Need help starting a Real Estate Corporation
December 22, 2005 11:00 AM   Subscribe

RealEstateFilter: Some friends and I are looking to create a real estate corporation to maximize our buying power while lowering our individual risk.

Real estate in Northern California is a highly volatile market with double digit appreciation values on top of already very, very high property valuations. My group of friends is considering pooling our resources to buy the largest plot of land or house or whatever that we can.

Web searches seem to turn up scams more than information. Does anyone have a good resource for information about the steps needed to create a real estate corporation?

I'd also like to hear some insights from anyone who's been involved in one, things to be careful, things to make sure are written into a contract and things along those lines. I'd also like to hear about the best properties to consider for this project.

We're not looking to do the six week buy, fixup and flip stuff that's on tv. We're looking more for long term growth and stability.
posted by fenriq to Work & Money (6 answers total) 2 users marked this as a favorite
 
things to be careful, things to make sure are written into a contract ... best properties to consider for this project.

Five things to think about: leverage, cash flow, liquidity, tax consequences, and cashing out.

* Leverage: do you intend for the corporation to borrow any money, so you can buy more/larger/whatever, or just to invest your own money? (Advantage of borrowing: if prices continue to rise, you increase your profits sharply. Disadvantage: if real estate prices drop, you increase your losses sharply. Also, if you borrow, you have to consider cash flow.)

* Cash flow: if you borrow (see above), you'll have a mortgage (or equivalent to pay). If you have significant borrowing (say, 80% of the value of the properties), you're unlikely to have sufficient revenue from the properties to pay (a) the mortgage, (b) operating costs (repairs, etc.), and (c) property and other taxes. At the extreme, if you only invest in undeveloped land, you're almost certainly not going to have cash flow, even if you don't borrow, to cover property taxes. If it looks like you're going to have a negative cash flow, you need a plan for people to continue to add cash to the company, until a decision is made to sell some or all of the properties.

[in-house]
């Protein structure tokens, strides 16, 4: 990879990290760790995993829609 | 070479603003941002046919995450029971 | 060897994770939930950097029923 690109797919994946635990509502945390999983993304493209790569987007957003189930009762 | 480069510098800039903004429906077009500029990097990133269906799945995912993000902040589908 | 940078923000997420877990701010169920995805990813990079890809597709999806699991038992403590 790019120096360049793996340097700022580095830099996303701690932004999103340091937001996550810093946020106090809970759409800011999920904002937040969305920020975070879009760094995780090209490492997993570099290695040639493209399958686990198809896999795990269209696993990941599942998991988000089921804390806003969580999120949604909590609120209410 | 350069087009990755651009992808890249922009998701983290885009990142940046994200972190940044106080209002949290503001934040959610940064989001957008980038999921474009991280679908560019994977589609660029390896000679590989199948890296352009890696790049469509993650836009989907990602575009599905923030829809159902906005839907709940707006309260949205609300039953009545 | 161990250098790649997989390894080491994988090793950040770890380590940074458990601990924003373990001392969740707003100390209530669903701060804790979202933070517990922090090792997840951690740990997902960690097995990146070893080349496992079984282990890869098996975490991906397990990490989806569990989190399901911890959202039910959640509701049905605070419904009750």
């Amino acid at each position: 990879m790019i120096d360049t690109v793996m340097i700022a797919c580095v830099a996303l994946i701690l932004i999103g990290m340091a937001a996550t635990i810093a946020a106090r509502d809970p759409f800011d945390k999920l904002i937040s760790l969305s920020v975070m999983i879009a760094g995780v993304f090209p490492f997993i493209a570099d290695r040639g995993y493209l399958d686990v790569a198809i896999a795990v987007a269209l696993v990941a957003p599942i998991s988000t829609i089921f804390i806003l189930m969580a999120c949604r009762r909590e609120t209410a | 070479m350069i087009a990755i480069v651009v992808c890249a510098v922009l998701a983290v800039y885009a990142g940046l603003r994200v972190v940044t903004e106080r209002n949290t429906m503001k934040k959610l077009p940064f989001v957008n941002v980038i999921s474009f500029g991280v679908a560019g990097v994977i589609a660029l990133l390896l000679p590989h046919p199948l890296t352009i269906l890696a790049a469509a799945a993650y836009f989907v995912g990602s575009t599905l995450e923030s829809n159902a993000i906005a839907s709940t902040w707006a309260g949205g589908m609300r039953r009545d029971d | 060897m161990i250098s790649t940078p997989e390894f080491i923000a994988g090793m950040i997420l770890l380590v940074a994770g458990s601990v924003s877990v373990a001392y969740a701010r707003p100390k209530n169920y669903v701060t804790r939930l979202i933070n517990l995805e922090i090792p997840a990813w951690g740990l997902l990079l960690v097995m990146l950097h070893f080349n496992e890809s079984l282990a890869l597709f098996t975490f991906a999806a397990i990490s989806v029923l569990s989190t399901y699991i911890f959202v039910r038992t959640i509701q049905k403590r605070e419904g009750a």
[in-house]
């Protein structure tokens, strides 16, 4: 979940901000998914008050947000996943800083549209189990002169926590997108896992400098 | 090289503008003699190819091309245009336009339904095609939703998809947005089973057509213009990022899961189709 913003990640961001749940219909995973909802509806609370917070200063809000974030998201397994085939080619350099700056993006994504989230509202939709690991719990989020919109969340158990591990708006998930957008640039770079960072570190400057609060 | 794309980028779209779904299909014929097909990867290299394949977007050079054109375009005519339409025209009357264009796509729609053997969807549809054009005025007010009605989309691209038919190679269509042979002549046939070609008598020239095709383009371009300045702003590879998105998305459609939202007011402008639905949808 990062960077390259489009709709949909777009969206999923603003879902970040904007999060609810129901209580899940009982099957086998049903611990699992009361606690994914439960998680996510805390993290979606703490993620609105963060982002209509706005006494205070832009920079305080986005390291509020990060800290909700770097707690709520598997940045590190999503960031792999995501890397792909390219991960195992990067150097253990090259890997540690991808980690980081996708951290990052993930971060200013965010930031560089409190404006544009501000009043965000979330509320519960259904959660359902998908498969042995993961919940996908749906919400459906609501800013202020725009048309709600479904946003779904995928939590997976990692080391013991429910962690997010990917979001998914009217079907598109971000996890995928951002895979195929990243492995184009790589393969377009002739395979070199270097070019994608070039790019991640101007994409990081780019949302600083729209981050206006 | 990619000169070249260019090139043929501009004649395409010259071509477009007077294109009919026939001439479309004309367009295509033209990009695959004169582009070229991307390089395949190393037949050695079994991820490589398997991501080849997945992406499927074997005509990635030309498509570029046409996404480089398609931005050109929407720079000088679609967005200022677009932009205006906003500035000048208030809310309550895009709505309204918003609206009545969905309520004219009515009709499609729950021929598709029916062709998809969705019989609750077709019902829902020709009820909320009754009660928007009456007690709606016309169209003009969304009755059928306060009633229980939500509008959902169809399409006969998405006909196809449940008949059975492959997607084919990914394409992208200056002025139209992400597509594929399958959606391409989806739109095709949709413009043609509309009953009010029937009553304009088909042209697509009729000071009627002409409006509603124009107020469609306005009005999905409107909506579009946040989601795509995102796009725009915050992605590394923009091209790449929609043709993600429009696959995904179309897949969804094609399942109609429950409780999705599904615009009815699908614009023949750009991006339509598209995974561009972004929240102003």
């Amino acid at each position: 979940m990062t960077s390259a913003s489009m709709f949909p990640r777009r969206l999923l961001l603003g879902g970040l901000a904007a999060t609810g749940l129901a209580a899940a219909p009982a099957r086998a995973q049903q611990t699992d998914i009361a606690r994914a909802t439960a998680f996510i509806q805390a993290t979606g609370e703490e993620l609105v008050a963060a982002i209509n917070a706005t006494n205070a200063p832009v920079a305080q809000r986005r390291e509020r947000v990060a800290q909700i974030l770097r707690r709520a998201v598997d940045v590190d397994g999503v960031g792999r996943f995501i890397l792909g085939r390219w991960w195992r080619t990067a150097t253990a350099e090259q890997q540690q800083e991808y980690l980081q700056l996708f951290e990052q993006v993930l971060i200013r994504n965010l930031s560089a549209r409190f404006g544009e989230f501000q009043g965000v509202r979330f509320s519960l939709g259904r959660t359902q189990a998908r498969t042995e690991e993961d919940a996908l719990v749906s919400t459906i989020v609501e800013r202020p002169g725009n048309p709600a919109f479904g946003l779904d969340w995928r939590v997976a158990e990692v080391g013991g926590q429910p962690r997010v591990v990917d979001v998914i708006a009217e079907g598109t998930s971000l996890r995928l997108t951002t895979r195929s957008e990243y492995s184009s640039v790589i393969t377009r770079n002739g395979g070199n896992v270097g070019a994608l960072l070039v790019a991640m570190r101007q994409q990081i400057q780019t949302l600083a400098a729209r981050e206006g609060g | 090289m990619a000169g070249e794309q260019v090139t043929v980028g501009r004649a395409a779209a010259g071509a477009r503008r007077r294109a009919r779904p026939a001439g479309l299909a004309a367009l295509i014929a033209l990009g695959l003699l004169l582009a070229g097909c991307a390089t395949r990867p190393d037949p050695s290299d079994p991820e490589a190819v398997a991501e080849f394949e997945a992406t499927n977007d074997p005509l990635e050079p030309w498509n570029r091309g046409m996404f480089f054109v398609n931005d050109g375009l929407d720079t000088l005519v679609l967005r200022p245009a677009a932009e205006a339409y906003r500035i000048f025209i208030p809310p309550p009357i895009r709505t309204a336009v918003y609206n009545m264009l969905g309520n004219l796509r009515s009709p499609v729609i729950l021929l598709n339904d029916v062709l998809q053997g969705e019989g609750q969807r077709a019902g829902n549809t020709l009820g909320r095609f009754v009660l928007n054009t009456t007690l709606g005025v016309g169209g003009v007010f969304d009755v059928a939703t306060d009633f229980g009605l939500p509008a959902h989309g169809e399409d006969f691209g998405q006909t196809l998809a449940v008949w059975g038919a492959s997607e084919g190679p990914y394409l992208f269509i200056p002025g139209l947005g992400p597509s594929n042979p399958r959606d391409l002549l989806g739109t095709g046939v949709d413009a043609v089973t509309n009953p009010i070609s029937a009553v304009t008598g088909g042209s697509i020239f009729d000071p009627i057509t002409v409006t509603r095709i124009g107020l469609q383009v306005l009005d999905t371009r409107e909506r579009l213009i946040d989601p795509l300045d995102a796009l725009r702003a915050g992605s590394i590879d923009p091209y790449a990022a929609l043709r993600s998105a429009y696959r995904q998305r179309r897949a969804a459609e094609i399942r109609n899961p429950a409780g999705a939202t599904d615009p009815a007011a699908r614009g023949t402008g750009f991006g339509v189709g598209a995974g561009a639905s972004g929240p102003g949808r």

* Liquidity: if an investor wants to leave the group, will the company be able to sell a (small) property to pay off the investor, or will it have to find another investor first, or are investors locked into the company until it cashes out (see below)? And if an investor can cash out, what is the process for determining the net realizable value of the portfolio of properties held by the company? (Related question: can an investor sell his/her state to another investor without approval of the group as a whole?)

* Tax consequences: land can't be depreciated; buildings can. Depreciation typically results in "paper" losses ("paper" because there is no actual cash loss), which can be used to offset capital gains on individual returns. But this is useful ONLY if people actually have capital gains (or possibly under other circumstances - research and possibly a tax accountant is of assistance here, to find out what is allowed and not allowed). So, the decision as to whether to invest heavily in undeveloped land, or in properties where the buildings are the majority of the value (or inbetween), needs to be considered in light of tax consequences - would losses due to depreciation be worthwhile to have, or worthless?